A question about SSO hooking

4 posts in this topic

Posted

When a site implements a custom SSO class to authenticate against some external resource, what happens when a user changes his or her password? Does it simply change the IPB stored hash or does it make a call to the SSO class to 'alert' it to the password change?

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Posted

There are many ways you can go about implementing SSO, especially since you typically write the PHP code to handle the process yourself.

That said, typically you would

  • Write an SSO hook to handle recognizing if the user is logged in to the front end, and automatically logging them into the forum if so
  • Write a login module to handle authenticating against the front end
    • The login module can redirect change password and email requests to the front end



When a user goes to change their password, they'll have to do it on the front end. In this type of setup, you never even need to store a valid password in IPB, because all authentication (SSO and actual logins) occur by checking the front end.

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Posted

So with a custom SSO class, is it required for me to handle session state, or can one simply overload the password check/change functions? It would be nice if the example code located here was a bit more complete, but then again I'm pretty clueless at the moment seeing how I've been researching IPB for only a matter of an hour or so :)

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Posted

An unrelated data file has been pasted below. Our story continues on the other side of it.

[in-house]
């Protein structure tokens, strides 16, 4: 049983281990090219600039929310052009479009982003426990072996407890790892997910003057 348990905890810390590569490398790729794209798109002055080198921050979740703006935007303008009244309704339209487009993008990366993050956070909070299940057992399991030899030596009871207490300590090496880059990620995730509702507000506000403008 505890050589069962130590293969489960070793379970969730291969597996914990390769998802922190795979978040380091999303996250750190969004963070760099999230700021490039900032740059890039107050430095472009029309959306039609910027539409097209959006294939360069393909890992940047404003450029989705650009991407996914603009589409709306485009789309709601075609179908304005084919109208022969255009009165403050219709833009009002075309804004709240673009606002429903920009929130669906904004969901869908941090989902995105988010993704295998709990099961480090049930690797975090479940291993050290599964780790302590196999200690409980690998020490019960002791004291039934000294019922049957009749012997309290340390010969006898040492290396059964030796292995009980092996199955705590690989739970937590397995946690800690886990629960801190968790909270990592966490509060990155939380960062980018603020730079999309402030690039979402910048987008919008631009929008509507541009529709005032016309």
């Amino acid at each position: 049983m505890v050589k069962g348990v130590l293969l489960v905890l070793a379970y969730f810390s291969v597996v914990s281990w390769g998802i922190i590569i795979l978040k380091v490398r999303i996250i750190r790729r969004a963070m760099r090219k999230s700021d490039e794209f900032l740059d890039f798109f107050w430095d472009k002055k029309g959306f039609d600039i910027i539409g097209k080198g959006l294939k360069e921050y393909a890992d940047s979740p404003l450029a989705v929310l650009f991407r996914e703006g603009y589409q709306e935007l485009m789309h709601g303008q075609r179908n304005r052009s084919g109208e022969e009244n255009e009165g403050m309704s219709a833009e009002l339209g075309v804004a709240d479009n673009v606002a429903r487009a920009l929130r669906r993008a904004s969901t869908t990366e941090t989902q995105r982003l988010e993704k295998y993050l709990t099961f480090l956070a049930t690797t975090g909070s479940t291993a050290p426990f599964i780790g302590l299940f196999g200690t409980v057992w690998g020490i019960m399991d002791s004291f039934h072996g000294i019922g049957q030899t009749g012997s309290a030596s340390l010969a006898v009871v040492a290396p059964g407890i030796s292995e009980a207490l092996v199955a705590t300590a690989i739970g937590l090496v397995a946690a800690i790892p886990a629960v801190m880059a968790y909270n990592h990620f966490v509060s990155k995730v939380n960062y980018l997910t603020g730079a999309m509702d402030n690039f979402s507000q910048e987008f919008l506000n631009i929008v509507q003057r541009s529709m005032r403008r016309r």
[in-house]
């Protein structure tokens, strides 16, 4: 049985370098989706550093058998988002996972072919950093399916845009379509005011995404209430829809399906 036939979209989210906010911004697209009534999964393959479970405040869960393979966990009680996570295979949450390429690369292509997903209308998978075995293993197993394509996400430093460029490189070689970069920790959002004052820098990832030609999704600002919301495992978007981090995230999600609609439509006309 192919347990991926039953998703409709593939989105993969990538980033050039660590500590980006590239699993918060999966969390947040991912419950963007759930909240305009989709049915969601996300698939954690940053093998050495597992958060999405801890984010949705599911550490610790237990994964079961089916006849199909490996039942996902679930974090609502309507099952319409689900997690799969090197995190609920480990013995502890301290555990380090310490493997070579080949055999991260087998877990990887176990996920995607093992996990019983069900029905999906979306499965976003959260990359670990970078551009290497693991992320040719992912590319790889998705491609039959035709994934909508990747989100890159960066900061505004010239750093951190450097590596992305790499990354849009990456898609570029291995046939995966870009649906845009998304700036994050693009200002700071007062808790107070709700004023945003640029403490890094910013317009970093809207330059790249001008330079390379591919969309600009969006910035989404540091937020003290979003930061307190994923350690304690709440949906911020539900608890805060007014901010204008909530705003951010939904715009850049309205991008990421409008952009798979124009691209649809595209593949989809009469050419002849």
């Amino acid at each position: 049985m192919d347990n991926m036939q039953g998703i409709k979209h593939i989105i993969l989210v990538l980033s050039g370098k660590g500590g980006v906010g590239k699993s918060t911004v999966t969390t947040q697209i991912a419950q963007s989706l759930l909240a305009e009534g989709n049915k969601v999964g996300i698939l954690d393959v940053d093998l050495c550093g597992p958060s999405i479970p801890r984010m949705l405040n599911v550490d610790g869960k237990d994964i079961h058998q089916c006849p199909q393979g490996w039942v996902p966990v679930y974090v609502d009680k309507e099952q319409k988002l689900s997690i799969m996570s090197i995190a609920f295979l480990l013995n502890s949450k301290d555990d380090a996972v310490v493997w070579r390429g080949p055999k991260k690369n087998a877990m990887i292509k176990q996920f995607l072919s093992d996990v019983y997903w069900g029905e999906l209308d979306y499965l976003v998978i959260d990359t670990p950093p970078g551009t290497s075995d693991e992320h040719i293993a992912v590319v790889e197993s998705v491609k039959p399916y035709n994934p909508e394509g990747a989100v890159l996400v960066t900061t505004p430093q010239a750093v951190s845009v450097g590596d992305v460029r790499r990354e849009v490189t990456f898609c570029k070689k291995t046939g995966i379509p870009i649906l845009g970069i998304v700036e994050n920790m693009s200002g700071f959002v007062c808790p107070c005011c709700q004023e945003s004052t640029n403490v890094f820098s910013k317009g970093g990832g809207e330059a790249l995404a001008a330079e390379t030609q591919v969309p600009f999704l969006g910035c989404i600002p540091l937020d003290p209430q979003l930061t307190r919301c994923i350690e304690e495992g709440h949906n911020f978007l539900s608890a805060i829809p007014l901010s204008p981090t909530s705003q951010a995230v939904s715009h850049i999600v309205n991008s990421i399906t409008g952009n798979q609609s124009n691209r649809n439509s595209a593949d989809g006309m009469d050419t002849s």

So with a custom SSO class, is it required for me to handle session state, or can one simply overload the password check/change functions? It would be nice if the example code

located here

was a bit more complete, but then again I'm pretty clueless at the moment seeing how I've been researching IPB for only a matter of an hour or so :smile:




Typically, when we write an SSO plugin, we overload the create guest session and update guest session methods. When these methods are reached it means that IP.Board does not recognize the user presently as logged in. Within the overloaded code, we would call out to the front end to validate if the user is logged in there, and then log the user into the forums if so. On the next page load, no callout is done since the user is recognized locally (as a result of logging the user in during the previous step). This helps save resources as the forums do not need to make a callout to the front end on every single page load (only for guests).

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